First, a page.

evidence, we were able to generate luminescence from the
Au/Ag alloyed nanostructures using light at 430 nm (Supporting Information, Figure S2). Although both Au/Ag alloyed
nanocages and solid NPs were found to display similar 3PL
profiles, technically it is much easier to prepare Au/Ag
alloyed nanocages with a wide range of tunable compositions
and plasmon resonance peaks.[34] Therefore, we focused on
the Au/Ag alloyed nanocages for the in vitro and ex vivo
studies described below.
Similar to Au nanorods and nanoshells, Au/Ag nanocages
also emit a two-photon luminescence (2PL).[35] The 2PL signal
excited with a 0.6 mW femtosecond laser at 760 nm showed
the same intensity level as the 3PL signal excited with a
4.3 mW femtosecond laser at 1290 nm (Supporting Information, Figure S3). Although the 2PL process is more efficient
owing to the plasmon resonance enhancement, 3PL is
advantageous over 2PL for cellular imaging in the phototoxicity aspect. In a plasmon resonant TPL process with
nanorods or nanocages, a significant portion of the incident
photons were absorbed by the plasma and converted into
heat,[36, 37] causing thermal degradation of the NPs[38, 39] and
damage to the surrounding tissues.[28, 40–44] The thermal
instability and photothermal toxicity make 2PL less attractive
for bio-imaging. When the NIR excitation is off the plasmon
resonance, as in the case of 3PL, the absorbed photons are
more effectively used for generation of luminescence, either
by three-photon absorption or by the parametric THG
process. Consequently, much less thermal energy is produced
in the 3PL process. We have compared the efficiency and
photothermal toxicity of 2PL and 3PL experimentally for
imaging Au/Ag nanocages in living cells. We incubated KB
cells in a medium supplemented with Au/Ag nanocages for
12 h to allow cellular internalization. Two cells with similar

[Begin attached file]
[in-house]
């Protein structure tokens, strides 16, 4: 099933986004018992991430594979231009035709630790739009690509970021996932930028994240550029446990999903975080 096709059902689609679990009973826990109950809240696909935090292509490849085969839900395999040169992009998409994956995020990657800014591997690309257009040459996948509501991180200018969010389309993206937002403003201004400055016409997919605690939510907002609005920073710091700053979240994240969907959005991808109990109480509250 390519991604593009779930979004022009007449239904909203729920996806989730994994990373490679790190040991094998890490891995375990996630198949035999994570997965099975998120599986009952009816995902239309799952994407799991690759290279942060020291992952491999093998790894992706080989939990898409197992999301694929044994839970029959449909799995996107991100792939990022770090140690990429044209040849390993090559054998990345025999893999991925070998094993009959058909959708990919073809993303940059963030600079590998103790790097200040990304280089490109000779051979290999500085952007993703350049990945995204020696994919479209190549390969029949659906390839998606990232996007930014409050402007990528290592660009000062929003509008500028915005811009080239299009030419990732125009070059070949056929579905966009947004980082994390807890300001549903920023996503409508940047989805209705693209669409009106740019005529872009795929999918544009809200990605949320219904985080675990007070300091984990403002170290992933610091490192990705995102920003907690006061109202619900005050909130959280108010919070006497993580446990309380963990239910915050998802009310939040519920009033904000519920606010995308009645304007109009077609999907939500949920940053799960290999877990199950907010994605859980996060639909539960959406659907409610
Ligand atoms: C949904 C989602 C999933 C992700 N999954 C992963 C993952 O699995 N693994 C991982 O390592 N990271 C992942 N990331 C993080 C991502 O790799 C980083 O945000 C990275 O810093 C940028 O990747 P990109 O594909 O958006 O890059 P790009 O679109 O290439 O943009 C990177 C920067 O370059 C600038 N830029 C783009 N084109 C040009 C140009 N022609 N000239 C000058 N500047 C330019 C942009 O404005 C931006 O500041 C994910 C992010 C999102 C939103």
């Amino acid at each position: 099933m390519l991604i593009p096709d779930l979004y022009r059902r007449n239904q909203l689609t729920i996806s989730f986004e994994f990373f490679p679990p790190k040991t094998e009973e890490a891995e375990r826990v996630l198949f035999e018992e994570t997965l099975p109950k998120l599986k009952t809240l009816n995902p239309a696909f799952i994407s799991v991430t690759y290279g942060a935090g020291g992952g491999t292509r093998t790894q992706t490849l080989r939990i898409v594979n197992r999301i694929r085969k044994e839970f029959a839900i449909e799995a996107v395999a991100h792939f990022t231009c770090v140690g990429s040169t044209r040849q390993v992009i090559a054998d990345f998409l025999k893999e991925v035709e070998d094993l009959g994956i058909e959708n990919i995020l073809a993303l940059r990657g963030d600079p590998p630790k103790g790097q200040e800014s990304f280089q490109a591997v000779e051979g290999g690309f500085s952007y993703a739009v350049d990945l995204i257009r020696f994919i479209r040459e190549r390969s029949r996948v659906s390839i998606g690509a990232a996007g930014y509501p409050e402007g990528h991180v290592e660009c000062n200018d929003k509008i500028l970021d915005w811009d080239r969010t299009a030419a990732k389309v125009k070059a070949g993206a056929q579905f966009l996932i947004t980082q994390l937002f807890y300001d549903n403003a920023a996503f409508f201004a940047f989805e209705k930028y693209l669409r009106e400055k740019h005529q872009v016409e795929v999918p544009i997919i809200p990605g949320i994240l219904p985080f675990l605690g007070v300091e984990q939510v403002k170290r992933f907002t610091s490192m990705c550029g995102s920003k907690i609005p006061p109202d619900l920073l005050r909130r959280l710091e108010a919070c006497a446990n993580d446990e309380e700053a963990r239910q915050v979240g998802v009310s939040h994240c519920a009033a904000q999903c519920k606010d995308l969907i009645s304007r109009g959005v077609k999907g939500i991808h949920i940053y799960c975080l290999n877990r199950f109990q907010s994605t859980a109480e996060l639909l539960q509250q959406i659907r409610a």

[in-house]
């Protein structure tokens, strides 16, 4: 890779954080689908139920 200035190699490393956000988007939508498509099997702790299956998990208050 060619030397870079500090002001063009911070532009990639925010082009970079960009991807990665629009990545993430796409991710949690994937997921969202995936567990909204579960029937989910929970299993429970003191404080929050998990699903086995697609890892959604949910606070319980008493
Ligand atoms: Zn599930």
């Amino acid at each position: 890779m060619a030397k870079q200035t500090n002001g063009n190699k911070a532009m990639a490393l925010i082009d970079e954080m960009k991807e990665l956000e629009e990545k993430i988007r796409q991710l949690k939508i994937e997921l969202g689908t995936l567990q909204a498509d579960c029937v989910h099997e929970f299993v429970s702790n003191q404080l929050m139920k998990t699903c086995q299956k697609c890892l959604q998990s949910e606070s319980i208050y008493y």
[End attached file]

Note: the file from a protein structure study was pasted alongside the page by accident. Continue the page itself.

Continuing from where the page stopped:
density of nanocages were selected and illuminated by a
760 nm laser at 1.9 mW for 2PL imaging and a 1290 nm laser
at 4.0 mW for 3PL imaging. As shown in Figure 4 a,b,
nanocages in cells could be visualized by both 2PL and 3PL
(red) with the same level of intensity. To check the photoAngew. Chem. 2010, 122, 3563 –3566
Figure 4. Comparison of 2PL and 3PL imaging of Au/Ag nanocages
(49 % Ag/51 % Au) in KB cells (a–d) and liver tissues (e,f). a) 2PL
image and b) 3PL image of Au/Ag nanocages (red) in KB cells before
laser scanning. c) Image of the same cell as in (a) after scanning with
760 nm femtosecond laser for 90 s. Laser power after objective:
1.9 mW. After scanning, membrane blebbing (arrowed) and compromised membrane integrity indicated by ethidium bromide labeling
(green) were observed. d) 3PL image of the same cell as in (b) after
scanning with a 1290 nm femtosecond laser for 90 s. Laser power after
objective: 4.0 mW. No morphological change or plasma membrane
damage was observed. e) 3PL imaging of Au/Ag nanocages (white
circles) in liver tissue. f) 2PL imaging in the same area as in (e). White
arrow: Anomalously strong autofluorescence from tissue. Laser power
after objective: 7 mW. Scale bars: 10 mm.
thermal toxicity, we irradiated the KB cells by repetitive
raster scanning of the same area. After 90 s scanning with the
760 nm laser, we observed membrane blebbing (ballooning
bulges) and compromised integrity of plasma membrane as
indicated by ethidium bromide staining, together with a
reduced 2PL intensity from nanocages (Figure 4 c). In contrast, neither damage to the plasma membrane nor reduction
of 3PL intensity was observed during 90 s 3PL imaging
(Figure 4 d), even though a higher laser power was used in this
The 3PL further enabled us to map the distribution of
intravenously injected Au/Ag nanocages in the liver of a
mouse. The nanocages appeared as bright dots in the 3PL
image of a sliced liver tissue (Figure 4 e). Without autofluorescence background, the 3PL signal can potentially be used to
determine the amount of nanocages deposited in the liver and
other organs. In contrast, by femtosecond laser excitation at
760 nm, both nanocages and hepatocytes were simultaneously
visualized by 2PL and two-photon excited autofluorescence,
respectively (Figure 4 f). The autofluorescence spot, indicated
by the arrow in Figure 4 f, made it difficult to selectively
identify the nanocages.
In summary, we have shown that Au/Ag nanocages emit
bright 3PL in the visible region when excited by a femtosecond laser at 1290 nm. The 3PL was one order of magnitude
stronger than that from pure Au or Ag NPs. The enhancement
was not due to the hollow and porous structure, but possibly
due to the Au/Ag alloy composition. 3PL imaging showed
little tissue autofluorescence background and exhibited
undetectable photothermal toxicity because the NIR excitation laser was way off the plasmon resonance peak of
2010 Wiley-VCH Verlag GmbH & Co. KGaA, Weinheim
nanocages. The strong and intrinsic 3PL makes Au/Ag alloyed
nanostructures a class of exciting NLO imaging agents for the